Songwriter/producer Dan Penn has been a quiet force behind Southern soul music for over thirty years. Always moving just out of view of the limelight, Penn has produced and written hits for the Box Tops, Solomon Burke, Aretha Franklin and Ronnie Milsap, among others.
Originally from Vernon, Alabama, Penn began his career as a performer, leading several white R&B bands around the Muscle Shoals area. Achieving early success by selling a hit song to Conway Twitty ("Is a Bluebird Blue?"), the songwriter eventually moved to Memphis, joining producer Chips Moman at his American Studios. Together the two, along with Penn's writing partner, organist Spooner Oldham, wrote and/or produced several hits for the Box Tops, such as "The Letter" and "Cry Like a Baby," throughout the late '60s.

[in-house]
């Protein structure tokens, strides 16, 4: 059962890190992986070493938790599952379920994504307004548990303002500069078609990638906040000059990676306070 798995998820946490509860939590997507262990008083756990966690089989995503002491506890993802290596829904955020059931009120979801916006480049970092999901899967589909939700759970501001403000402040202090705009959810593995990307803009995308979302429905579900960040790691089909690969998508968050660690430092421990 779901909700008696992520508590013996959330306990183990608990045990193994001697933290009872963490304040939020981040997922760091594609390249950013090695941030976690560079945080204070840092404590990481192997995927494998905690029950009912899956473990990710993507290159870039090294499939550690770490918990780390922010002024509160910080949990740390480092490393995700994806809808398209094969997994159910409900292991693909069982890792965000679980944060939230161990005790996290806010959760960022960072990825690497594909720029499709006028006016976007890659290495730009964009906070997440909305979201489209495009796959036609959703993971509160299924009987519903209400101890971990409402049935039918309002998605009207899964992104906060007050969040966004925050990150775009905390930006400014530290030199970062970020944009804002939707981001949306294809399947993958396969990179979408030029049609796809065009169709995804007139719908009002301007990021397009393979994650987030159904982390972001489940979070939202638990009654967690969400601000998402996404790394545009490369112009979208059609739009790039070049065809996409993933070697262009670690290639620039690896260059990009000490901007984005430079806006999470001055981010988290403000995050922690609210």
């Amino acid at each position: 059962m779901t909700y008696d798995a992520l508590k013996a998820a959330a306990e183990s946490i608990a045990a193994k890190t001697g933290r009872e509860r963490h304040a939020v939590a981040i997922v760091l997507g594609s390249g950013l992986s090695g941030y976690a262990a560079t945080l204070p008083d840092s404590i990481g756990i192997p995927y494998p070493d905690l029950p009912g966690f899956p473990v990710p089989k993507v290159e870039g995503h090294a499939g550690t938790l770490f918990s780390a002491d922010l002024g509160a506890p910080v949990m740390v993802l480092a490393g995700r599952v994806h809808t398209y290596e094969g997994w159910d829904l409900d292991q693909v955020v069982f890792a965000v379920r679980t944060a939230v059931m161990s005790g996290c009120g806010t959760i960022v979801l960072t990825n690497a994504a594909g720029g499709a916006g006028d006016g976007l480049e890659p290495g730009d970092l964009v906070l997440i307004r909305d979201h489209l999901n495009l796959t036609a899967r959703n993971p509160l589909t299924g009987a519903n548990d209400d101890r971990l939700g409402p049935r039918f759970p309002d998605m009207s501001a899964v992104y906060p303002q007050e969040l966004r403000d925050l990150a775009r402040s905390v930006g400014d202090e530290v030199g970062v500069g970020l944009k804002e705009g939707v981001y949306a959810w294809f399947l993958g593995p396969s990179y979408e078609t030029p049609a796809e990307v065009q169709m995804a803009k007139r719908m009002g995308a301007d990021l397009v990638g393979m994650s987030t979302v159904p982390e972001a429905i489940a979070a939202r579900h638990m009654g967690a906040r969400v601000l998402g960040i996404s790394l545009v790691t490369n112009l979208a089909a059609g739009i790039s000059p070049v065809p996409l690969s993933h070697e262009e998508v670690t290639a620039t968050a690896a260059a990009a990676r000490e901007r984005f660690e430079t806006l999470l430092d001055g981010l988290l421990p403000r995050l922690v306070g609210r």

Penn eventually returned to Muscle Shoals during the period when Atlantic Records vice president Jerry Wexler was bringing acts like Aretha Franklin and Solomon Burke down from New York to record there. This led to Franklin cutting the Penn/Oldham composition "Do Right Woman," and for the next several years, Penn compositions such as "Dark End of the Street," "Woman Left Lonely" and "I'm Your Puppet" became soul classics and were recorded by such greats as James Carr, Janis Joplin and Dionne Warwick, respectively.